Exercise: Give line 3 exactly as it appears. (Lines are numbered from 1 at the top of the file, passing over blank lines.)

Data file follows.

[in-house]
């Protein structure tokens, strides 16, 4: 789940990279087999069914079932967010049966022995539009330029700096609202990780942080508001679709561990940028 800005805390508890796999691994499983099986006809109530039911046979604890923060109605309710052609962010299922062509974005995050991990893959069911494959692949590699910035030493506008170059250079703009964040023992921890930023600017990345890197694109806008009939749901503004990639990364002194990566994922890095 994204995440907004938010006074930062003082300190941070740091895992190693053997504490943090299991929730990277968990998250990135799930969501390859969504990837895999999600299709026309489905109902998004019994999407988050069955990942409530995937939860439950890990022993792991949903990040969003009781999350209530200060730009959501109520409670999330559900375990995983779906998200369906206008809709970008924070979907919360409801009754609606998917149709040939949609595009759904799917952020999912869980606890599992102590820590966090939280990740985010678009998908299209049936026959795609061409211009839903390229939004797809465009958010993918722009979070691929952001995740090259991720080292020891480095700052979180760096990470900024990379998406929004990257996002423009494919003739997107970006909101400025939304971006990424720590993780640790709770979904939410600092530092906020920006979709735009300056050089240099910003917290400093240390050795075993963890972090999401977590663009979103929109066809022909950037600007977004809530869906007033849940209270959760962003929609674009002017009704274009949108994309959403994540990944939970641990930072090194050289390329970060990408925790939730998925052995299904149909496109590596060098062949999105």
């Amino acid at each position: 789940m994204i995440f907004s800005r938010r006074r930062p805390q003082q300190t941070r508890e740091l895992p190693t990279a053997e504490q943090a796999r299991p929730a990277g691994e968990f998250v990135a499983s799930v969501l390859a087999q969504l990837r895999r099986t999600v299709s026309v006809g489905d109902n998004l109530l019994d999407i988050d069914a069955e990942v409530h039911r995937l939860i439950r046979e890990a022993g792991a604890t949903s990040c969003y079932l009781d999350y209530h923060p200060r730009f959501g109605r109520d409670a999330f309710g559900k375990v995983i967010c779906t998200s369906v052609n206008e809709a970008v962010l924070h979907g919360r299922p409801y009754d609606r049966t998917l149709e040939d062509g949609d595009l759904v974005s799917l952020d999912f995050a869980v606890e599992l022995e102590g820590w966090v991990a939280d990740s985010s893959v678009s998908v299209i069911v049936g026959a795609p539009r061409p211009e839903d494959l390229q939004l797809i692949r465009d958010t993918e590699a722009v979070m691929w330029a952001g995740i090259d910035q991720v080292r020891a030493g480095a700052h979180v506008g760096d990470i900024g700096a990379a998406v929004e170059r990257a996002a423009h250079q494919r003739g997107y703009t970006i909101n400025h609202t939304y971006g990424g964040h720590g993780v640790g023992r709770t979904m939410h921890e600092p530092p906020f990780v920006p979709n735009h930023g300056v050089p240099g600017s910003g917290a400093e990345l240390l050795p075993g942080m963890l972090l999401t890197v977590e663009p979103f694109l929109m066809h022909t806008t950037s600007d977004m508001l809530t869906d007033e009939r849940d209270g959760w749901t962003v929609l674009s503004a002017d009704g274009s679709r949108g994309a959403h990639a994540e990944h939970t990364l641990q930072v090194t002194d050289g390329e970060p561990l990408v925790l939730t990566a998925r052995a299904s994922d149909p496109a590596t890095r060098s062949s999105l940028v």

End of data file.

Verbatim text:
């Amino acid at each position: 789940m994204i995440f907004s800005r938010r006074r930062p805390q003082q300190t941070r508890e740091l895992p190693t990279a053997e504490q943090a796999r299991p929730a990277g691994e968990f998250v990135a499983s799930v969501l390859a087999q969504l990837r895999r099986t999600v299709s026309v006809g489905d109902n998004l109530l019994d999407i988050d069914a069955e990942v409530h039911r995937l939860i439950r046979e890990a022993g792991a604890t949903s990040c969003y079932l009781d999350y209530h923060p200060r730009f959501g109605r109520d409670a999330f309710g559900k375990v995983i967010c779906t998200s369906v052609n206008e809709a970008v962010l924070h979907g919360r299922p409801y009754d609606r049966t998917l149709e040939d062509g949609d595009l759904v974005s799917l952020d999912f995050a869980v606890e599992l022995e102590g820590w966090v991990a939280d990740s985010s893959v678009s998908v299209i069911v049936g026959a795609p539009r061409p211009e839903d494959l390229q939004l797809i692949r465009d958010t993918e590699a722009v979070m691929w330029a952001g995740i090259d910035q991720v080292r020891a030493g480095a700052h979180v506008g760096d990470i900024g700096a990379a998406v929004e170059r990257a996002a423009h250079q494919r003739g997107y703009t970006i909101n400025h609202t939304y971006g990424g964040h720590g993780v640790g023992r709770t979904m939410h921890e600092p530092p906020f990780v920006p979709n735009h930023g300056v050089p240099g600017s910003g917290a400093e990345l240390l050795p075993g942080m963890l972090l999401t890197v977590e663009p979103f694109l929109m066809h022909t806008t950037s600007d977004m508001l809530t869906d007033e009939r849940d209270g959760w749901t962003v929609l674009s503004a002017d009704g274009s679709r949108g994309a959403h990639a994540e990944h939970t990364l641990q930072v090194t002194d050289g390329e970060p561990l990408v925790l939730t990566a998925r052995a299904s994922d149909p496109a590596t890095r060098s062949s999105l940028v």